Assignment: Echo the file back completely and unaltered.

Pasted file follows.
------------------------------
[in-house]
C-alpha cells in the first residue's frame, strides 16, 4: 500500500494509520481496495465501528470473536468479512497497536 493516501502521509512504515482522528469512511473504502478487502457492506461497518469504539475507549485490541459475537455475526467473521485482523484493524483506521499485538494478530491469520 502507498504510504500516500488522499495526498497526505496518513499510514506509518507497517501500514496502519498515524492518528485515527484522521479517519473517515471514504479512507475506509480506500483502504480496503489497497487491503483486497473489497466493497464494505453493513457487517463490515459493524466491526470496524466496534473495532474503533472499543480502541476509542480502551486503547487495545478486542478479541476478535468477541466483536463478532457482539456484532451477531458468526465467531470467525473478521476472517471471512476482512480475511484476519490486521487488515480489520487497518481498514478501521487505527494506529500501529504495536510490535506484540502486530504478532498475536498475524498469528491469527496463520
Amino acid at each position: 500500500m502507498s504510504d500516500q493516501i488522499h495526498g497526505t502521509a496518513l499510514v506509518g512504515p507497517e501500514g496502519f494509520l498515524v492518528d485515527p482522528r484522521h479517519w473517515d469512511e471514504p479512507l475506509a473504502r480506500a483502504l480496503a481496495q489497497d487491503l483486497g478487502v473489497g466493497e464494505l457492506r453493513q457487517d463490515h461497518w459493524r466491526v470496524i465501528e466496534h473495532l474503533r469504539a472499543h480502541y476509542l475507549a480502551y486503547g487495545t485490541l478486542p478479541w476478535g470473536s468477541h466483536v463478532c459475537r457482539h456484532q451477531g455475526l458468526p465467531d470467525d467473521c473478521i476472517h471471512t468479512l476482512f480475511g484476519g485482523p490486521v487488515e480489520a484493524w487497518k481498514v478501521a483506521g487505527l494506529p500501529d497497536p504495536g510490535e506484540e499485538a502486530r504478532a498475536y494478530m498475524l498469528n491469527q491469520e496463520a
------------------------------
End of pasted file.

[in-house]
C-alpha cells in the first residue's frame, strides 16, 4: 500500500494509520481496495465501528470473536468479512497497536 493516501502521509512504515482522528469512511473504502478487502457492506461497518469504539475507549485490541459475537455475526467473521485482523484493524483506521499485538494478530491469520 502507498504510504500516500488522499495526498497526505496518513499510514506509518507497517501500514496502519498515524492518528485515527484522521479517519473517515471514504479512507475506509480506500483502504480496503489497497487491503483486497473489497466493497464494505453493513457487517463490515459493524466491526470496524466496534473495532474503533472499543480502541476509542480502551486503547487495545478486542478479541476478535468477541466483536463478532457482539456484532451477531458468526465467531470467525473478521476472517471471512476482512480475511484476519490486521487488515480489520487497518481498514478501521487505527494506529500501529504495536510490535506484540502486530504478532498475536498475524498469528491469527496463520
Amino acid at each position: 500500500m502507498s504510504d500516500q493516501i488522499h495526498g497526505t502521509a496518513l499510514v506509518g512504515p507497517e501500514g496502519f494509520l498515524v492518528d485515527p482522528r484522521h479517519w473517515d469512511e471514504p479512507l475506509a473504502r480506500a483502504l480496503a481496495q489497497d487491503l483486497g478487502v473489497g466493497e464494505l457492506r453493513q457487517d463490515h461497518w459493524r466491526v470496524i465501528e466496534h473495532l474503533r469504539a472499543h480502541y476509542l475507549a480502551y486503547g487495545t485490541l478486542p478479541w476478535g470473536s468477541h466483536v463478532c459475537r457482539h456484532q451477531g455475526l458468526p465467531d470467525d467473521c473478521i476472517h471471512t468479512l476482512f480475511g484476519g485482523p490486521v487488515e480489520a484493524w487497518k481498514v478501521a483506521g487505527l494506529p500501529d497497536p504495536g510490535e506484540e499485538a502486530r504478532a498475536y494478530m498475524l498469528n491469527q491469520e496463520a